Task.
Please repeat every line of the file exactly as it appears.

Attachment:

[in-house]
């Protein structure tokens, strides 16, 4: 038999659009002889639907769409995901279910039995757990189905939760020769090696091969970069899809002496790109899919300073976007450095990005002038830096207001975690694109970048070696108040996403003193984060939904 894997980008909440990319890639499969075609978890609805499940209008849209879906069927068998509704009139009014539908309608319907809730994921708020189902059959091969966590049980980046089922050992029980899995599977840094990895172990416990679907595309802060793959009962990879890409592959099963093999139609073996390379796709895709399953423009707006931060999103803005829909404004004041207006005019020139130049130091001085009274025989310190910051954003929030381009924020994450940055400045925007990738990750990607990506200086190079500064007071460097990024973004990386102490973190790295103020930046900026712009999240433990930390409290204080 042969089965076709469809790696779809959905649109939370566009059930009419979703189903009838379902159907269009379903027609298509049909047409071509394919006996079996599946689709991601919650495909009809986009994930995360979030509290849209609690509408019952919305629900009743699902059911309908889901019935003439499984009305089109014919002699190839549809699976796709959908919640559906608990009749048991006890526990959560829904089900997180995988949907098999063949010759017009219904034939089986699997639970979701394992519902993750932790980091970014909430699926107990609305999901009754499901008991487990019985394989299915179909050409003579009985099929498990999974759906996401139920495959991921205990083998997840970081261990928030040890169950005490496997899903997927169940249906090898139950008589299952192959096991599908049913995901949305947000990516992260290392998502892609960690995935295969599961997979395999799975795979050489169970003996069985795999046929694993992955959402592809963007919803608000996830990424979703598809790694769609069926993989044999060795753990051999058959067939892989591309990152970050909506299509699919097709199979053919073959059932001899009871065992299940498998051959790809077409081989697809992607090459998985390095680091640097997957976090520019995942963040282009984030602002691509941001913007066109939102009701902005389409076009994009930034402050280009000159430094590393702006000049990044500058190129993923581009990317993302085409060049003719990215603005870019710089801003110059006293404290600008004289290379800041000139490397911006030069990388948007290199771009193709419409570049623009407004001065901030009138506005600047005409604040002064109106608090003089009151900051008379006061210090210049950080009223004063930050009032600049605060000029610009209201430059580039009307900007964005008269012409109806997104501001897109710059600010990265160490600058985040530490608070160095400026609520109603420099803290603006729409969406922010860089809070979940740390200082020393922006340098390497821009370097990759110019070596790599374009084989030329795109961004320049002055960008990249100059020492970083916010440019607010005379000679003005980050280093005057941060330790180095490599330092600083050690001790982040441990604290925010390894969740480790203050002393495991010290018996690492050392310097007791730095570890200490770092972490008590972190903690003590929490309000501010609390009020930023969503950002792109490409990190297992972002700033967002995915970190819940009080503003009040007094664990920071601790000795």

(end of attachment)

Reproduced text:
[in-house]
């Protein structure tokens, strides 16, 4: 038999659009002889639907769409995901279910039995757990189905939760020769090696091969970069899809002496790109899919300073976007450095990005002038830096207001975690694109970048070696108040996403003193984060939904 894997980008909440990319890639499969075609978890609805499940209008849209879906069927068998509704009139009014539908309608319907809730994921708020189902059959091969966590049980980046089922050992029980899995599977840094990895172990416990679907595309802060793959009962990879890409592959099963093999139609073996390379796709895709399953423009707006931060999103803005829909404004004041207006005019020139130049130091001085009274025989310190910051954003929030381009924020994450940055400045925007990738990750990607990506200086190079500064007071460097990024973004990386102490973190790295103020930046900026712009999240433990930390409290204080 042969089965076709469809790696779809959905649109939370566009059930009419979703189903009838379902159907269009379903027609298509049909047409071509394919006996079996599946689709991601919650495909009809986009994930995360979030509290849209609690509408019952919305629900009743699902059911309908889901019935003439499984009305089109014919002699190839549809699976796709959908919640559906608990009749048991006890526990959560829904089900997180995988949907098999063949010759017009219904034939089986699997639970979701394992519902993750932790980091970014909430699926107990609305999901009754499901008991487990019985394989299915179909050409003579009985099929498990999974759906996401139920495959991921205990083998997840970081261990928030040890169950005490496997899903997927169940249906090898139950008589299952192959096991599908049913995901949305947000990516992260290392998502892609960690995935295969599961997979395999799975795979050489169970003996069985795999046929694993992955959402592809963007919803608000996830990424979703598809790694769609069926993989044999060795753990051999058959067939892989591309990152970050909506299509699919097709199979053919073959059932001899009871065992299940498998051959790809077409081989697809992607090459998985390095680091640097997957976090520019995942963040282009984030602002691509941001913007066109939102009701902005389409076009994009930034402050280009000159430094590393702006000049990044500058190129993923581009990317993302085409060049003719990215603005870019710089801003110059006293404290600008004289290379800041000139490397911006030069990388948007290199771009193709419409570049623009407004001065901030009138506005600047005409604040002064109106608090003089009151900051008379006061210090210049950080009223004063930050009032600049605060000029610009209201430059580039009307900007964005008269012409109806997104501001897109710059600010990265160490600058985040530490608070160095400026609520109603420099803290603006729409969406922010860089809070979940740390200082020393922006340098390497821009370097990759110019070596790599374009084989030329795109961004320049002055960008990249100059020492970083916010440019607010005379000679003005980050280093005057941060330790180095490599330092600083050690001790982040441990604290925010390894969740480790203050002393495991010290018996690492050392310097007791730095570890200490770092972490008590972190903690003590929490309000501010609390009020930023969503950002792109490409990190297992972002700033967002995915970190819940009080503003009040007094664990920071601790000795």